English humour vs. French humour

During these bleak times, through the recession and dark longish  nights…I thought I might cheer you up with a bit of lightness and…humour….

Humour is by definition an Anglo-Saxon concept i.e. the equivalent in French would be “esprit”, farce (prank) and humeur (a state of mind, or mood), but not humour. Only in 1932 did the French Academicians give their approval to the noun “humour”!!! (Economist 18/12/2003)

As quoted in the movie Ridicule by Patrice Leconte: “the French have jokes but do they have a sense of Humour ?”…

I asked a Brit living in France what she thought about French humour and her answer was: “only a couple of words..!!”…typically British dry reply I assume..!

French esprit is unique in the sense that it can be described by the Anglo-Saxon as ‘Grinçant’ a concept typically French where the object of the humour is usually somebody else …(cf le diner de cons). The main aim of la “derision” consisting of mocking someone else’s weak point or naïve attitude.

Where British humour has a lot to do with self derision – which is perceived as demonstrating low self-esteem in France. However I’d like to point out that when one does mock oneself it does avoid others mocking him or her …!!! One can therefore set the limit to the extent of self derision which they are prepared to reach…

French humour is usually under the belt and fairly straightforward known as “l’esprit Gaulois” It is a licentious humour one would describe as visual and according to David Trotter in l’Esprit Gaulois: Humour and national Mythologie “a form of coarse humour characteristic of the lower orders of society, and thus inevitably concerned with the baser instincts”. My own perception of French Gaulois humour is that it can be as naughty as English humour, the only difference being…in the way it is laid out!!! (er…so to speak!!!)

French version is usually quite literal (we call a spade a spade!!) and situation based (cf all Feydeau plays based on a “quiproquo” ie situations being mixed up, the lover being taken for the husband and the servant for the mistress etc… Whether British humour possess (equivalent) several levels  : the first level which is quite literal, second level usually a bit more complex to understand …however…fairly naughty and finally a last level that one would not dare even think about…as it is far too shocking…!!! But everybody…eventually… works it out !

Contrepétrie is another form of French humour: where one changes one letter for another and it becomes fairly salacious…; the fun part being creating “contrepétries”: ie mixing letters so it becomes witty. Making an innocent remark such as: “nous avons convenu de la date…”if you reverse the C for the D, then things becomes somehow… more interesting!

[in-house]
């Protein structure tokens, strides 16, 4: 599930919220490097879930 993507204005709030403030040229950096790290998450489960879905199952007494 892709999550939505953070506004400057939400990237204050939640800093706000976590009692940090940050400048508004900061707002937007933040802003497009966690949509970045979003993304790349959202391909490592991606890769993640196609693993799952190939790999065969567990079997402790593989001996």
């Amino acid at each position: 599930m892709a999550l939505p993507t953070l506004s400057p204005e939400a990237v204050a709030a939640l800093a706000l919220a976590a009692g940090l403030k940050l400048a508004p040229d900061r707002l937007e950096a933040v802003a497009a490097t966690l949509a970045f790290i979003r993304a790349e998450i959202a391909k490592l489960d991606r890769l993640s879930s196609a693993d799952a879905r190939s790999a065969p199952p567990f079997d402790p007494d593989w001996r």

The goal of the contrepétrie game is to banter with colleagues or friends without the audience understanding how cheeky the sentence can really be…in this sense this form of humour is similar to Cockney slang i.e in the way it is structured…by association of ideas.

English humour is somehow more subtle: it comes at several levels and in different shapes.

For example Pantomimes at Christmas times are one of my favourite entertainments ever… as I come from another culture… it becomes the d challenge of a few days to fully understand the different messages delivered…hence making my enjoyment bigger when I finally get it !.

Traditionally performed at Christmas, with family audiences consisting mainly of children and parents, British pantomime is now a popular form of theatre, incorporating song, dance, buffoonery, slapstick, cross-dressing, in-jokes, audience participation, and mild sexual innuendo. There are a number of traditional story-lines, and there is also a fairly well-defined set of performance conventions. Lists of these items follow, along with a special discussion of the ‘guest celebrity’ tradition, which emerged in the late 19th century. Panto story lines and scripts typically make no reference to Christmas, and are almost always based on traditional children stories, including several written or popularized by the French pioneer of the ‘fairy tale’ genre, Charles Perrault. Plot lines are often ‘adapted’ for comic or satirical effects, and certain familiar scenes tend to recur, regardless of plot relevance. (Wikipedia – the free encyclopedia)

The first level of the humour developed in the panto is for the children and the more subtle one is usually salacious …geared to the adult’s tastes.

Potter called humour an “English inherent reaction” and considered this as one of the pillars of the English society. It was cherished by the upper social class but has now spread to the whole society.

It tends to analyse a given situation and extract the most absurd sides in order to highlight the ridicule of the situation. This allows the person to distance him or herself from the situation, thus enabling them, in some cases, to take an objective decision. This nonsense approach forms the art of developing absurd ways of thinking based on a logical approach!!! Absolutely fantastic for imaginative personalities as it brings one to unkown territories of fantasy …one can banter indefinitely …

To summarize : English humour or French esprit?? Of course I will give you a twisted answer as I believe both have their defined role to play in their given culture. According to Pierre Desproges in Les étrangers “ Comment reconnaitre l’humour anglais de l’humour français ? l’humour anglais souligne avec amertume et désespoir l’absurdité du monde. L’humour français se rit de ma belle-mère ».

My personal choice would go for English humour with a French je ne sais quoi …! and I do not hesitate to use humour in large doses during my training sessions and in my coaching practice when I need my client to relax slightly before starting the hard work !

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